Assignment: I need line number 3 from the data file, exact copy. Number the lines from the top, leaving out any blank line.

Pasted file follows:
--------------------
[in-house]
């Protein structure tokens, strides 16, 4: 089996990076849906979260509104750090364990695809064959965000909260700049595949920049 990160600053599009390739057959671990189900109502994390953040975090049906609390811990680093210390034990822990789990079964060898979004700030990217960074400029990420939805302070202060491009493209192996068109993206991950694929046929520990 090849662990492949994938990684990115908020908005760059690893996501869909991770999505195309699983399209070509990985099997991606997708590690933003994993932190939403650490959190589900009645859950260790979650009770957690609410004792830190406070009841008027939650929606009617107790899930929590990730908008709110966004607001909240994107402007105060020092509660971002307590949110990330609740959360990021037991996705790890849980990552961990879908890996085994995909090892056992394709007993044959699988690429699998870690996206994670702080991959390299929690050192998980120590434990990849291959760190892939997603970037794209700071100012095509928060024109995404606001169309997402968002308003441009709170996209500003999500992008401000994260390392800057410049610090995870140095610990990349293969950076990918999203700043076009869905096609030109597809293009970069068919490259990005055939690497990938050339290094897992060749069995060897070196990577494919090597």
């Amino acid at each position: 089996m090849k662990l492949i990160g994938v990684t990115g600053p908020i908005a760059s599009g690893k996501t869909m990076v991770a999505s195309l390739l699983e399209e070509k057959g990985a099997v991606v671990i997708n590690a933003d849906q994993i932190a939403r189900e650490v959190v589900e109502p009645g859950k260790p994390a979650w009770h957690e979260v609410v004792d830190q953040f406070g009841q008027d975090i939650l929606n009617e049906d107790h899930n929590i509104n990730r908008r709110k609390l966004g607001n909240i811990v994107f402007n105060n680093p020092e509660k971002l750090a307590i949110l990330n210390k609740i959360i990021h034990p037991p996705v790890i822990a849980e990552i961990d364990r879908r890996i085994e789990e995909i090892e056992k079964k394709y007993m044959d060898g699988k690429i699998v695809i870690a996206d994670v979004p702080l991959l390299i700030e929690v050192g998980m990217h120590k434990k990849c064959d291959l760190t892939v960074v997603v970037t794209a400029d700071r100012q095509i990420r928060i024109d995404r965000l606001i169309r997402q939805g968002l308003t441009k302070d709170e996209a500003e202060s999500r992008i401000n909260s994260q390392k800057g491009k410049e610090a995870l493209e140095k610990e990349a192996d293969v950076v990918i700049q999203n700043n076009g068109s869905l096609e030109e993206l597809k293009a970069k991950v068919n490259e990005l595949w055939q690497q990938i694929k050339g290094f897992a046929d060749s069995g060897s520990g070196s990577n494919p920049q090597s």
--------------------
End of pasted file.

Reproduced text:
């Amino acid at each position: 089996m090849k662990l492949i990160g994938v990684t990115g600053p908020i908005a760059s599009g690893k996501t869909m990076v991770a999505s195309l390739l699983e399209e070509k057959g990985a099997v991606v671990i997708n590690a933003d849906q994993i932190a939403r189900e650490v959190v589900e109502p009645g859950k260790p994390a979650w009770h957690e979260v609410v004792d830190q953040f406070g009841q008027d975090i939650l929606n009617e049906d107790h899930n929590i509104n990730r908008r709110k609390l966004g607001n909240i811990v994107f402007n105060n680093p020092e509660k971002l750090a307590i949110l990330n210390k609740i959360i990021h034990p037991p996705v790890i822990a849980e990552i961990d364990r879908r890996i085994e789990e995909i090892e056992k079964k394709y007993m044959d060898g699988k690429i699998v695809i870690a996206d994670v979004p702080l991959l390299i700030e929690v050192g998980m990217h120590k434990k990849c064959d291959l760190t892939v960074v997603v970037t794209a400029d700071r100012q095509i990420r928060i024109d995404r965000l606001i169309r997402q939805g968002l308003t441009k302070d709170e996209a500003e202060s999500r992008i401000n909260s994260q390392k800057g491009k410049e610090a995870l493209e140095k610990e990349a192996d293969v950076v990918i700049q999203n700043n076009g068109s869905l096609e030109e993206l597809k293009a970069k991950v068919n490259e990005l595949w055939q690497q990938i694929k050339g290094f897992a046929d060749s069995g060897s520990g070196s990577n494919p920049q090597s």